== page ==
Are the Political Parties “Fragmented” or “Networked” and Why It Matters

In a good piece, Professor Seth Masket takes issue with my argument that political power and the political parties today are highly fragmented.  Instead, he suggests we ought to see the parties more as “networked:”

The modern American party is a network in this sense: It is a collection of different sorts of political actors — candidates, officeholders, activists, major donors, media figures, and others — working together to determine who gets nominated for office and thus what direction the government moves. These different actors are connected to each other in a variety of ways, including the exchange of information and the transfer of campaign money, all of which involve picking candidates and backing them at the presidential, congressional, or local level.

The network structure makes it difficult to know just who is in charge of the party at any given point, or even who is a member of it. . . determining the chain of command can be very challenging, especially when they battle each other for influence.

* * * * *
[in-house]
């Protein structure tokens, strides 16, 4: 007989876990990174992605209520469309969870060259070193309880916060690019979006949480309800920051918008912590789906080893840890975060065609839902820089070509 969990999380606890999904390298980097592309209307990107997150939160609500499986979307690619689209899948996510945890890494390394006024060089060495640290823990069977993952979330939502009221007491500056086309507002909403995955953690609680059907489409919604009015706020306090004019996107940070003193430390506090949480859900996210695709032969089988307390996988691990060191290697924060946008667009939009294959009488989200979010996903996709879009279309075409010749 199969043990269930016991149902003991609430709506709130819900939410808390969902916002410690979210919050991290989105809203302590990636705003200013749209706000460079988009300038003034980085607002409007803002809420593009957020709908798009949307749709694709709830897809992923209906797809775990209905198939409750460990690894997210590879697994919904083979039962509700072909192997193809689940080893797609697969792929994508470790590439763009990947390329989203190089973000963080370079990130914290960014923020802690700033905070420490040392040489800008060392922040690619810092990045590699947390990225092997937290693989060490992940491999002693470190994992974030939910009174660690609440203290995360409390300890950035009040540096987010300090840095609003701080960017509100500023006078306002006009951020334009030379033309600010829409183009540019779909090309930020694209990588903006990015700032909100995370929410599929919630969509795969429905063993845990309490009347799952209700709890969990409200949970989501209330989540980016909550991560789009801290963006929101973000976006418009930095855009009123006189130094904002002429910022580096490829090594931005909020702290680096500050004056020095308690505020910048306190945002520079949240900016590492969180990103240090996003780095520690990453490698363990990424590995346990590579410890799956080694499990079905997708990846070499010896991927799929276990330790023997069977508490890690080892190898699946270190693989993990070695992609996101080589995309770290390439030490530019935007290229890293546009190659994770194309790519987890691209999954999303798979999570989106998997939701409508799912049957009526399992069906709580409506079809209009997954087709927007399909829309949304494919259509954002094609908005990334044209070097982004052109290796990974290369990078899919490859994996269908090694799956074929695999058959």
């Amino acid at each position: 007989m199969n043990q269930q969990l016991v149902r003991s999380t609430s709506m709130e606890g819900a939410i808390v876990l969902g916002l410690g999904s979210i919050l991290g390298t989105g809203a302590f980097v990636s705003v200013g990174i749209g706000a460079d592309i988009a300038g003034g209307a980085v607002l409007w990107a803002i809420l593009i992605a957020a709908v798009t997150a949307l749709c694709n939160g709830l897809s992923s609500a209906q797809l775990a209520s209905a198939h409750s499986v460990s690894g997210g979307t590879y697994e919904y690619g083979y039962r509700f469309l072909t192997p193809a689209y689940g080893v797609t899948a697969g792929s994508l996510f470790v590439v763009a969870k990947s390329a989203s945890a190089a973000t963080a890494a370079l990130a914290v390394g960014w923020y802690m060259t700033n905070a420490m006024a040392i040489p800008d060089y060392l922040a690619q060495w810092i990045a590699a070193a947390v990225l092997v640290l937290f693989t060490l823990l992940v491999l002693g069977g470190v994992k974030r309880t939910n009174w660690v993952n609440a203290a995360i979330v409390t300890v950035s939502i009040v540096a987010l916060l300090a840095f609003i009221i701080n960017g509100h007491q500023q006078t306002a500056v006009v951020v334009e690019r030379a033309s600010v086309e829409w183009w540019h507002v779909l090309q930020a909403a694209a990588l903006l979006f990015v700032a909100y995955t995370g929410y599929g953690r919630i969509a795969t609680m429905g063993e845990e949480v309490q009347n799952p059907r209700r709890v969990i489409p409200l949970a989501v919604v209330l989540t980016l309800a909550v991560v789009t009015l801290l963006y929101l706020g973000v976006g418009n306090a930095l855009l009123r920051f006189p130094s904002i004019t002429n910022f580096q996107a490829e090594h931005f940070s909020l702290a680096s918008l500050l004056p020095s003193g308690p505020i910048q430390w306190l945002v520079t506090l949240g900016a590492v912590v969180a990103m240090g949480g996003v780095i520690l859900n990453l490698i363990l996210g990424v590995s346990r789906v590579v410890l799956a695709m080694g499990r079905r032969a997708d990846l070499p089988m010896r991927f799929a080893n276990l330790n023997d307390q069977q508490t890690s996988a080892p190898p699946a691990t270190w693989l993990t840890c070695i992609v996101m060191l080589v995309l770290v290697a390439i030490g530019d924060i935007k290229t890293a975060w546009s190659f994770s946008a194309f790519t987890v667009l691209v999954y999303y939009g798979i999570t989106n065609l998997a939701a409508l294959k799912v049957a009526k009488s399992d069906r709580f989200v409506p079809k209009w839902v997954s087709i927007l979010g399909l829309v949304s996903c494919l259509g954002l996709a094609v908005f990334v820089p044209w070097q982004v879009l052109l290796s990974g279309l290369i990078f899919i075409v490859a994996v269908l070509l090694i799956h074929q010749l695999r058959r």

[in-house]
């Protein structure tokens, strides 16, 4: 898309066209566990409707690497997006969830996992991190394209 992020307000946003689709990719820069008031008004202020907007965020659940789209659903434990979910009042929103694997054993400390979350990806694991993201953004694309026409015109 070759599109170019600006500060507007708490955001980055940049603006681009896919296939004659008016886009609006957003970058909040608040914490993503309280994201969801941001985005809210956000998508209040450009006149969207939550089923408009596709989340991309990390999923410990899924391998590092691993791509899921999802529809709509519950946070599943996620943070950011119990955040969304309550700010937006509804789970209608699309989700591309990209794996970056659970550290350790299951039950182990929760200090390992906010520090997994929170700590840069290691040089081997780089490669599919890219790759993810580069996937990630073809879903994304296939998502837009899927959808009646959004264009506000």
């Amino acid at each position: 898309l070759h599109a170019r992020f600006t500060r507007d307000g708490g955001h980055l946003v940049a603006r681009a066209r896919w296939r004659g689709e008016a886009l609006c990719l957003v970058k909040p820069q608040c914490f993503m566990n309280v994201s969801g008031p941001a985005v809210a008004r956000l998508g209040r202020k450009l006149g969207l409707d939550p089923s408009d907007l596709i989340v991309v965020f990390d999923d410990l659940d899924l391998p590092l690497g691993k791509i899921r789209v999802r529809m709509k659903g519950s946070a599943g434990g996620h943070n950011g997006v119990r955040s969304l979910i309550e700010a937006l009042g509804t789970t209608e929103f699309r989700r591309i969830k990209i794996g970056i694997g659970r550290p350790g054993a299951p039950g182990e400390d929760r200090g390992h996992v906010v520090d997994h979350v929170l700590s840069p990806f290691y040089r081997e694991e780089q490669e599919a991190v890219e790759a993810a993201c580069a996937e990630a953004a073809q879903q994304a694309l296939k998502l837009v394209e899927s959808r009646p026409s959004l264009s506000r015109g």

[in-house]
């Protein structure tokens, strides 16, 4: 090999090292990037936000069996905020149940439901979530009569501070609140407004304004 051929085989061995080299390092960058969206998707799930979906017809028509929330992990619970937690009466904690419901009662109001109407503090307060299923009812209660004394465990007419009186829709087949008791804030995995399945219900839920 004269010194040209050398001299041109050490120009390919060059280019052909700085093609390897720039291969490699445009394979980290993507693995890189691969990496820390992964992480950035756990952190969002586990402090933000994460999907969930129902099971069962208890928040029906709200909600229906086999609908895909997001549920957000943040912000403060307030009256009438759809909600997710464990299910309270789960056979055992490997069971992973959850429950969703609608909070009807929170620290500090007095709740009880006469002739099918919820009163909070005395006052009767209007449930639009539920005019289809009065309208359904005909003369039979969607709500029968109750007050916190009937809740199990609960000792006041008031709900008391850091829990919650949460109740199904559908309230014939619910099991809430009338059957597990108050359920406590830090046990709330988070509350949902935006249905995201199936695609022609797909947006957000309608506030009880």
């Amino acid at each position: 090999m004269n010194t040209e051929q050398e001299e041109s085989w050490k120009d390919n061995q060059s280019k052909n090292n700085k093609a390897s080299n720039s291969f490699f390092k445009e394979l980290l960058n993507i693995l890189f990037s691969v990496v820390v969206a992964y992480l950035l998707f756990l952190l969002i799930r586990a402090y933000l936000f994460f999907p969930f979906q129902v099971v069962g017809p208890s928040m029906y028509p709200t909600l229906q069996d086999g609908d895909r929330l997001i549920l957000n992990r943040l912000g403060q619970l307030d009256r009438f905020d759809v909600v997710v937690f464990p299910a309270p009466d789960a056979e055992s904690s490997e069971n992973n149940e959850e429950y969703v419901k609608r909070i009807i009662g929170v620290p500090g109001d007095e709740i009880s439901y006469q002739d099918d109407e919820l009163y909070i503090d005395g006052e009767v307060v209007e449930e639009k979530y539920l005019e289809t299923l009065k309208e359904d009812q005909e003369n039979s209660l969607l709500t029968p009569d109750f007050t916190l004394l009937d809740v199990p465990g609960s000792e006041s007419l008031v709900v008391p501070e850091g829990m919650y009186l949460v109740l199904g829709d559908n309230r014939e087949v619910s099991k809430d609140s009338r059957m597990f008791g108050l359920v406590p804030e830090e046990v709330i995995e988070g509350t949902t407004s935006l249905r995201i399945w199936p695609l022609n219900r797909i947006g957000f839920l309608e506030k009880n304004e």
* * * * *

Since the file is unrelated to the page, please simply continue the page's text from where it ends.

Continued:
Whether we describe the parties as fragmented or networked, Seth agrees that this structure makes it far more difficult to have effective, unified party leadership:

Now, it is entirely possible that a party network may be more prone to extremism than a party hierarchy. Ideological activists play a much larger role in the modern party system, and many candidates now come from their ranks.

I take Seth’s point to be that, if we understand the parties as networked, it is all the more difficult to imagine ways of re-empowering party leadership to exercise more effective unifying control.  His piece is well worth a read.

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